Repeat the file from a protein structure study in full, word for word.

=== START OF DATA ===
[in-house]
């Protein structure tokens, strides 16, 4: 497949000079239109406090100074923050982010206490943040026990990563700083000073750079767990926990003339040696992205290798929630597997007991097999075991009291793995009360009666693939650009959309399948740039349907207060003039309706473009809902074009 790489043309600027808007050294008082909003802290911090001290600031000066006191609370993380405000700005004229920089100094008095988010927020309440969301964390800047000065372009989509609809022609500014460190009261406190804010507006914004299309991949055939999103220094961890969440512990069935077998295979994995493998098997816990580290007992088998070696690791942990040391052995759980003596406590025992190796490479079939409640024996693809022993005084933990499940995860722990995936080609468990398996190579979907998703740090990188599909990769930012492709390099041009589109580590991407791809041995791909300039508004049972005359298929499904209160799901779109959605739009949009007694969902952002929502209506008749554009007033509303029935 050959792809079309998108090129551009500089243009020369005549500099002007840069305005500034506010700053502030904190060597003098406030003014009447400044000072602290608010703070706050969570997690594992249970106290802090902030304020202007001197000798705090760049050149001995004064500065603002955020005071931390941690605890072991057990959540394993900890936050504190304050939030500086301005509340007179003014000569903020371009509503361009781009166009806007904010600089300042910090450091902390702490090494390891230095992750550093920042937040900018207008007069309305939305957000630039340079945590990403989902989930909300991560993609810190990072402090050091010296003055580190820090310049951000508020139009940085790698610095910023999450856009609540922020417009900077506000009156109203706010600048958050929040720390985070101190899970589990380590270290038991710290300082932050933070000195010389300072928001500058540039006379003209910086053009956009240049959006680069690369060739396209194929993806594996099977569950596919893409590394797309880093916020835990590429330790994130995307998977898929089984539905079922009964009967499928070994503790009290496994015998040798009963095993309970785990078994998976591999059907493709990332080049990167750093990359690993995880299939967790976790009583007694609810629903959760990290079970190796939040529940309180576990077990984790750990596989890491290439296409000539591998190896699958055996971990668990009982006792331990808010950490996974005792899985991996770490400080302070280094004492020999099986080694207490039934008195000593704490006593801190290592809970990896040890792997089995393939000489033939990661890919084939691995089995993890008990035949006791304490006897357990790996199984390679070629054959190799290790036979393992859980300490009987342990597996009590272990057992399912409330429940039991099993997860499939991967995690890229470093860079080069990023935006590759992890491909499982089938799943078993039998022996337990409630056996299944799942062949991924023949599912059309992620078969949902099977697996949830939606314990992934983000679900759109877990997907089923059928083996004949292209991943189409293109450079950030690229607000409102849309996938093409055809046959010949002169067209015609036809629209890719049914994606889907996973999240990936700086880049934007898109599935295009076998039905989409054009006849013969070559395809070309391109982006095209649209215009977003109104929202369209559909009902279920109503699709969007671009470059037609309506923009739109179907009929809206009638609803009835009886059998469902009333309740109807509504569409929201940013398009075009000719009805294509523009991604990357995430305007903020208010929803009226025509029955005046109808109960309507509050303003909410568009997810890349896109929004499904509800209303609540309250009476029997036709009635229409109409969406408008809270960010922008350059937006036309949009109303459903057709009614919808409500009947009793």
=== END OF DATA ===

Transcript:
[in-house]
């Protein structure tokens, strides 16, 4: 497949000079239109406090100074923050982010206490943040026990990563700083000073750079767990926990003339040696992205290798929630597997007991097999075991009291793995009360009666693939650009959309399948740039349907207060003039309706473009809902074009 790489043309600027808007050294008082909003802290911090001290600031000066006191609370993380405000700005004229920089100094008095988010927020309440969301964390800047000065372009989509609809022609500014460190009261406190804010507006914004299309991949055939999103220094961890969440512990069935077998295979994995493998098997816990580290007992088998070696690791942990040391052995759980003596406590025992190796490479079939409640024996693809022993005084933990499940995860722990995936080609468990398996190579979907998703740090990188599909990769930012492709390099041009589109580590991407791809041995791909300039508004049972005359298929499904209160799901779109959605739009949009007694969902952002929502209506008749554009007033509303029935 050959792809079309998108090129551009500089243009020369005549500099002007840069305005500034506010700053502030904190060597003098406030003014009447400044000072602290608010703070706050969570997690594992249970106290802090902030304020202007001197000798705090760049050149001995004064500065603002955020005071931390941690605890072991057990959540394993900890936050504190304050939030500086301005509340007179003014000569903020371009509503361009781009166009806007904010600089300042910090450091902390702490090494390891230095992750550093920042937040900018207008007069309305939305957000630039340079945590990403989902989930909300991560993609810190990072402090050091010296003055580190820090310049951000508020139009940085790698610095910023999450856009609540922020417009900077506000009156109203706010600048958050929040720390985070101190899970589990380590270290038991710290300082932050933070000195010389300072928001500058540039006379003209910086053009956009240049959006680069690369060739396209194929993806594996099977569950596919893409590394797309880093916020835990590429330790994130995307998977898929089984539905079922009964009967499928070994503790009290496994015998040798009963095993309970785990078994998976591999059907493709990332080049990167750093990359690993995880299939967790976790009583007694609810629903959760990290079970190796939040529940309180576990077990984790750990596989890491290439296409000539591998190896699958055996971990668990009982006792331990808010950490996974005792899985991996770490400080302070280094004492020999099986080694207490039934008195000593704490006593801190290592809970990896040890792997089995393939000489033939990661890919084939691995089995993890008990035949006791304490006897357990790996199984390679070629054959190799290790036979393992859980300490009987342990597996009590272990057992399912409330429940039991099993997860499939991967995690890229470093860079080069990023935006590759992890491909499982089938799943078993039998022996337990409630056996299944799942062949991924023949599912059309992620078969949902099977697996949830939606314990992934983000679900759109877990997907089923059928083996004949292209991943189409293109450079950030690229607000409102849309996938093409055809046959010949002169067209015609036809629209890719049914994606889907996973999240990936700086880049934007898109599935295009076998039905989409054009006849013969070559395809070309391109982006095209649209215009977003109104929202369209559909009902279920109503699709969007671009470059037609309506923009739109179907009929809206009638609803009835009886059998469902009333309740109807509504569409929201940013398009075009000719009805294509523009991604990357995430305007903020208010929803009226025509029955005046109808109960309507509050303003909410568009997810890349896109929004499904509800209303609540309250009476029997036709009635229409109409969406408008809270960010922008350059937006036309949009109303459903057709009614919808409500009947009793």